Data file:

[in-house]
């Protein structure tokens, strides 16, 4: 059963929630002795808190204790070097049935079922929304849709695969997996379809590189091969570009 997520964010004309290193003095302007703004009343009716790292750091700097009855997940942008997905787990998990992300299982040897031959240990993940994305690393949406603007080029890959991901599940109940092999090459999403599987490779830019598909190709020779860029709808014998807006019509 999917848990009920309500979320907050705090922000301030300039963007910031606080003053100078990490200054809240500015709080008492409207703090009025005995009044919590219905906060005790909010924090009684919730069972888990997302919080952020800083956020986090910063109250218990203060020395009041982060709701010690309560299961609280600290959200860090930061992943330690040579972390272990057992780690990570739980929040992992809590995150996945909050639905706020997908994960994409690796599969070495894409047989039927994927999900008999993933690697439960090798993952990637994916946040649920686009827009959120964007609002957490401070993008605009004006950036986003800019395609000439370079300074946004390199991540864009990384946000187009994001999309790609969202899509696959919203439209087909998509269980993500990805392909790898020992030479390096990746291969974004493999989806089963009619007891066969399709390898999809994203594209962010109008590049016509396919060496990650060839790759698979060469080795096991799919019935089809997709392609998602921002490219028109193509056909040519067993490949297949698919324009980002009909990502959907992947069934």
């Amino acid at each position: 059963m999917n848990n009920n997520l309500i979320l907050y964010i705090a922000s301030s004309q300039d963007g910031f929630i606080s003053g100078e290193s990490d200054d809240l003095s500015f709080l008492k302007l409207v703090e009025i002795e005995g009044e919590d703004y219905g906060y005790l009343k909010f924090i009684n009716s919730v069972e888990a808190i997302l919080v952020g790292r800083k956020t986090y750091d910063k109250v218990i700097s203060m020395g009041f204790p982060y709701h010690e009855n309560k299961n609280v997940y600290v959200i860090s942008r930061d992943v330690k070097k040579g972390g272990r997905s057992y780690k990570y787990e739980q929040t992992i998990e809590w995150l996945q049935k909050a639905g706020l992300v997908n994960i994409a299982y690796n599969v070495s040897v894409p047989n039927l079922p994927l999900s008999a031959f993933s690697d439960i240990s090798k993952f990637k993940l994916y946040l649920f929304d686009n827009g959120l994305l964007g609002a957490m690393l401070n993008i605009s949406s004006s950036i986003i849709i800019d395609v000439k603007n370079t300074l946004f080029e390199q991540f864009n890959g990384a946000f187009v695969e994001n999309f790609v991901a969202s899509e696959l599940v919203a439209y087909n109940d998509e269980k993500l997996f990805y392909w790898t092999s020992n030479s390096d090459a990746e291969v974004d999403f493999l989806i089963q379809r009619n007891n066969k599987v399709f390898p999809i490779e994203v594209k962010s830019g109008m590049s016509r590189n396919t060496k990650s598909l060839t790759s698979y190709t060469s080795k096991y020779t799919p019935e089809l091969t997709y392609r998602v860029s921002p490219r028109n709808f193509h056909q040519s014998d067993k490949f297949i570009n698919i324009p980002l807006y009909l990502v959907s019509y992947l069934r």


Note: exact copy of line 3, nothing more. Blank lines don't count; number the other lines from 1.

């Amino acid at each position: 059963m999917n848990n009920n997520l309500i979320l907050y964010i705090a922000s301030s004309q300039d963007g910031f929630i606080s003053g100078e290193s990490d200054d809240l003095s500015f709080l008492k302007l409207v703090e009025i002795e005995g009044e919590d703004y219905g906060y005790l009343k909010f924090i009684n009716s919730v069972e888990a808190i997302l919080v952020g790292r800083k956020t986090y750091d910063k109250v218990i700097s203060m020395g009041f204790p982060y709701h010690e009855n309560k299961n609280v997940y600290v959200i860090s942008r930061d992943v330690k070097k040579g972390g272990r997905s057992y780690k990570y787990e739980q929040t992992i998990e809590w995150l996945q049935k909050a639905g706020l992300v997908n994960i994409a299982y690796n599969v070495s040897v894409p047989n039927l079922p994927l999900s008999a031959f993933s690697d439960i240990s090798k993952f990637k993940l994916y946040l649920f929304d686009n827009g959120l994305l964007g609002a957490m690393l401070n993008i605009s949406s004006s950036i986003i849709i800019d395609v000439k603007n370079t300074l946004f080029e390199q991540f864009n890959g990384a946000f187009v695969e994001n999309f790609v991901a969202s899509e696959l599940v919203a439209y087909n109940d998509e269980k993500l997996f990805y392909w790898t092999s020992n030479s390096d090459a990746e291969v974004d999403f493999l989806i089963q379809r009619n007891n066969k599987v399709f390898p999809i490779e994203v594209k962010s830019g109008m590049s016509r590189n396919t060496k990650s598909l060839t790759s698979y190709t060469s080795k096991y020779t799919p019935e089809l091969t997709y392609r998602v860029s921002p490219r028109n709808f193509h056909q040519s014998d067993k490949f297949i570009n698919i324009p980002l807006y009909l990502v959907s019509y992947l069934r």